Ridley Pearson long ago established himself as one of the premier writers of adult crime novels. His latest book, Steel Trapp: The Challenge, however, is his first foray into crime novels for young adults. As he explained in a recent interview, this book was originally intended to be another adult thriller.
"It started as an adult crime thriller and had at its center a young boy of 14. I wrote the whole novel as an adult novel," said Pearson. "In working out what I wrote next for my adult publisher, it became apparent I wasn't going to use this book. My assistant at the time, Louise Marsh, who was always the first to read my material before any of this career kind of thing came up [writing books for kids] said, 'Hey, are you totally sure this should be an adult novel? I'm totally loving the kid in this book. Maybe it should be one of your kid books.' And I kept saying this is a Roland Larson book [the U. S. Marshall from Cut and Run]. As time went on I realized that she was right, and I went back and recast the book with the kid as the focal point and sort of turned down the volume on the Roland Larson parts."
The kid is Stephen "Steel" Trapp, a brilliant boy of 14 who is blessed (or cursed depending on how you look at it) with a photographic memory. While on a train to Washington, D. C. to compete in the National Science Challenge, he sees a woman get on the train with a briefcase. When the woman exits the train in Chicago, she leaves behind the briefcase. Stephen takes the briefcase to her but she insists it isn't hers, even though Stephen is absolutely sure he remembers her bringing it on the train. His attempt to be a Good Samaritan immediately backfires as he becomes entangled in a kidnapping and terrorism plot and puts himself in mortal danger. With the assistance of Roland Larson of the U. S. Marshalls' Fugitive Apprehension Task Force, Stephen tries to unlock the mysteries inside the briefcase and stop the sinister plan before it is too late.
Although Stephen's photographic memory causes him to get into trouble in the beginning, it also helps him discover the clues that will solve the mystery. To Pearson, the idea of someone who has such an ability to recall information is intriguing.
"I enjoy the idea of somebody who can't forget," said Pearson. "There is part of the human condition that is made easier by the fact we can forget. This idea that you can't let go of things, whether it's your parents being mean to you or a friend being mean to you, it’s good when those things can leave your head, and the fact that there's this kid and that stuff can't leave I think will make him a very complex character."
Although this is a novel written for kids, Pearson admits that his approach to writing this book is not much different from his approach to writing his adult crime novels.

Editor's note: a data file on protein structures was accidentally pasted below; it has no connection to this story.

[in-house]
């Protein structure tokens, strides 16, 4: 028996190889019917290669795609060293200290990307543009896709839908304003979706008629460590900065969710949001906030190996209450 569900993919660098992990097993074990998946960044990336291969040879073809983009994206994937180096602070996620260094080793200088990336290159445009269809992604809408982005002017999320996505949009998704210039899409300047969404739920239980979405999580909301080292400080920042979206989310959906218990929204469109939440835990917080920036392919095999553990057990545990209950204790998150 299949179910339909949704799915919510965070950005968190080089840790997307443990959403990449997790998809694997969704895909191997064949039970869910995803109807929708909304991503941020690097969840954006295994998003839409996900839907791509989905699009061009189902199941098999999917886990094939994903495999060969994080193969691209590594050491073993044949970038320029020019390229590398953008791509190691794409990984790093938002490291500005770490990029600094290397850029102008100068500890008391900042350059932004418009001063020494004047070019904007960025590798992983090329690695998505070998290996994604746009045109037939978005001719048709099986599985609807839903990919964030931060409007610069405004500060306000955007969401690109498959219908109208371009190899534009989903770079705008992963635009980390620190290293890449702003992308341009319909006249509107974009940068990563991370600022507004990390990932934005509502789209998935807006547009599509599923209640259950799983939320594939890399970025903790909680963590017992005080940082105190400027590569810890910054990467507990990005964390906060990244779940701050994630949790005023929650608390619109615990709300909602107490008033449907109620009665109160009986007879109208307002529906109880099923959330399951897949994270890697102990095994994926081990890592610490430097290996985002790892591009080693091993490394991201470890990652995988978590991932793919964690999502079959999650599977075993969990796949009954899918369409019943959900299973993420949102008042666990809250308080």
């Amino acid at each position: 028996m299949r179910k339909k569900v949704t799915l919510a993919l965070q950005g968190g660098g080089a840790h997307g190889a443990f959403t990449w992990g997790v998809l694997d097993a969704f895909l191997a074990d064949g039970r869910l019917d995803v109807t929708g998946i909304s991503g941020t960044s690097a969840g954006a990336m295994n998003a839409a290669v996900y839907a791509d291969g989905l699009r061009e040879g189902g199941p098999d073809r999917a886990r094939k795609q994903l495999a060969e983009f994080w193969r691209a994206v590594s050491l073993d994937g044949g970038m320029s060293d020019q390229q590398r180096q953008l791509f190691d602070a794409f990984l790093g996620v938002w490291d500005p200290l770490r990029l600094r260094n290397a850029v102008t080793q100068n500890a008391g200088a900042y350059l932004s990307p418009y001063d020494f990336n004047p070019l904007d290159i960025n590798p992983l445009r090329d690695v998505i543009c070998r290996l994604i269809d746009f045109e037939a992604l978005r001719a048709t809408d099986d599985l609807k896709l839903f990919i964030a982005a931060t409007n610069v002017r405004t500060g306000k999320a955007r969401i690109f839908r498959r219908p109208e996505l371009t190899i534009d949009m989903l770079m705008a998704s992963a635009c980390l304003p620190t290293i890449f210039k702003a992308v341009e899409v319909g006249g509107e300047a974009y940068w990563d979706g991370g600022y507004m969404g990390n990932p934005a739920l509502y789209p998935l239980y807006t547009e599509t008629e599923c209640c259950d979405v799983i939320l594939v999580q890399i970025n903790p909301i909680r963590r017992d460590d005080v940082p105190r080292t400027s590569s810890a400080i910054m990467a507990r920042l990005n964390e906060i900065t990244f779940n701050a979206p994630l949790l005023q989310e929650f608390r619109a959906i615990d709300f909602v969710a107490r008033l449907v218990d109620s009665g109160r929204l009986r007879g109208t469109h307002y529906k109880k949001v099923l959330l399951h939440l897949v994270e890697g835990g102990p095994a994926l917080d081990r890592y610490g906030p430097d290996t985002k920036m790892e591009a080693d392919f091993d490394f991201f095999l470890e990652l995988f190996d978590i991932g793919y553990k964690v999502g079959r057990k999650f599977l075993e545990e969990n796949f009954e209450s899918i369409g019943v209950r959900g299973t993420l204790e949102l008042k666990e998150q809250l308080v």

"There really isn't much difference in writing for young adults and adults. It's fun for me, because at its base, it's all storytelling. I don't try to pull any punches. I don't try to write down to the kids. If they don't get a word then, as my dad used to say, 'Look it up!'. You can go to a dictionary and figure out what a word means. I just try to write a story that I would want to read."
Although this is a book primarily about a kid, fans of Pearson's adult crime thrillers will find great enjoyment in it as well. Pearson has not only crafted a tightly plotted story, but has also incorporated extensive research into this book, one of the hallmarks of his previous novels.
"The job of a novelist is to suspend a reader's disbelief. I don't want you disbelieving what I'm writing because I'm making up a world anyway, and if you start disbelieving it, I failed, and you're likely to throw the book across the room and pick another one off the shelf."
"Early on in my novel writing, I realized one of the helpful aids would be to craft the books mostly out of fact and bend them to my needs when I need the fiction to take over. So I do an awful lot of research to build a bed in the book of fact that it's standing on. So you're not going to disbelieve it because it's true, and when I hit areas where I have to shrink the time or make someone unusual I can do that because hopefully I've sold you with enough fact that you don't then doubt my fiction."
"For Steel Trapp, I interviewed a U. S. Marshall to find out about how they do fugitive apprehension. They have a thing called the Fugitive Apprehension Task Force that is part of the Justice Department. These guys chase down people who have escaped from prison, the people who are the most threat to society. There are only 4 or 5 of these guys. But they are the elite of the elite. Roland Larson is one of these guys."
With Steel Trapp: The Challenge, Ridley Pearson has done a terrific job of creating an intriguing yet unlikely hero in Stephen Trapp. Judging by the speed with which our family devoured the book, it's safe to say that Pearson has another hit on his hands. Pearson says he plans to write more about Stephen Trapp, and he's already well into writing a second novel about him. Hopefully, there will be many more such adventures to come.